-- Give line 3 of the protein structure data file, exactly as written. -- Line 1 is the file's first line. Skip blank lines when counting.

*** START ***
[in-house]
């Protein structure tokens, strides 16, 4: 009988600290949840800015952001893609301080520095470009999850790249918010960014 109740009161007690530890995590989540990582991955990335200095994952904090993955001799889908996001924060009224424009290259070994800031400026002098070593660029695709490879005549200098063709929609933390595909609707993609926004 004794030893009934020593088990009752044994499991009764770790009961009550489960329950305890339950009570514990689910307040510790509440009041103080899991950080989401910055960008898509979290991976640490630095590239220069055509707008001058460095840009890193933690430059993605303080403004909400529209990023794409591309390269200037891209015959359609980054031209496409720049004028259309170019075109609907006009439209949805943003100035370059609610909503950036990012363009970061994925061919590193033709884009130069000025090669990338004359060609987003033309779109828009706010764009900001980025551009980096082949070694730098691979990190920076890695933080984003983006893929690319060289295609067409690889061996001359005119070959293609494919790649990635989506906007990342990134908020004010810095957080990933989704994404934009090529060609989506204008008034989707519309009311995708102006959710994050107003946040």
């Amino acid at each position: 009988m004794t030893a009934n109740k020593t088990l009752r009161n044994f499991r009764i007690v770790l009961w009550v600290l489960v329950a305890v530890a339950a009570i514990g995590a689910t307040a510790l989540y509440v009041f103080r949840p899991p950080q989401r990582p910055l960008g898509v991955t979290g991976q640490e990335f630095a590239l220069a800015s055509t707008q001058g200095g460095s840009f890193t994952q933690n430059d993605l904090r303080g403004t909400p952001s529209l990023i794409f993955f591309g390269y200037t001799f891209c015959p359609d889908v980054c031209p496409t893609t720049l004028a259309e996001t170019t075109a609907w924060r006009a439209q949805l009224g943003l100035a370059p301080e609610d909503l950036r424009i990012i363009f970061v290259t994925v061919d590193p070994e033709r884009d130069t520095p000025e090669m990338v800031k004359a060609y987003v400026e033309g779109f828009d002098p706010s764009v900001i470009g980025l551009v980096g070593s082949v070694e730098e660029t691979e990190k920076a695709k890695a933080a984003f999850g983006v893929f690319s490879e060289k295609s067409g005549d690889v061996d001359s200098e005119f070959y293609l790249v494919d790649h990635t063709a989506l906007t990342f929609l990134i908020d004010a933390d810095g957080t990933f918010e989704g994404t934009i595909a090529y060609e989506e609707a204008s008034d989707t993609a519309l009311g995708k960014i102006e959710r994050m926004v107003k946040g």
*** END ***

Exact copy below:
């Amino acid at each position: 009988m004794t030893a009934n109740k020593t088990l009752r009161n044994f499991r009764i007690v770790l009961w009550v600290l489960v329950a305890v530890a339950a009570i514990g995590a689910t307040a510790l989540y509440v009041f103080r949840p899991p950080q989401r990582p910055l960008g898509v991955t979290g991976q640490e990335f630095a590239l220069a800015s055509t707008q001058g200095g460095s840009f890193t994952q933690n430059d993605l904090r303080g403004t909400p952001s529209l990023i794409f993955f591309g390269y200037t001799f891209c015959p359609d889908v980054c031209p496409t893609t720049l004028a259309e996001t170019t075109a609907w924060r006009a439209q949805l009224g943003l100035a370059p301080e609610d909503l950036r424009i990012i363009f970061v290259t994925v061919d590193p070994e033709r884009d130069t520095p000025e090669m990338v800031k004359a060609y987003v400026e033309g779109f828009d002098p706010s764009v900001i470009g980025l551009v980096g070593s082949v070694e730098e660029t691979e990190k920076a695709k890695a933080a984003f999850g983006v893929f690319s490879e060289k295609s067409g005549d690889v061996d001359s200098e005119f070959y293609l790249v494919d790649h990635t063709a989506l906007t990342f929609l990134i908020d004010a933390d810095g957080t990933f918010e989704g994404t934009i595909a090529y060609e989506e609707a204008s008034d989707t993609a519309l009311g995708k960014i102006e959710r994050m926004v107003k946040g």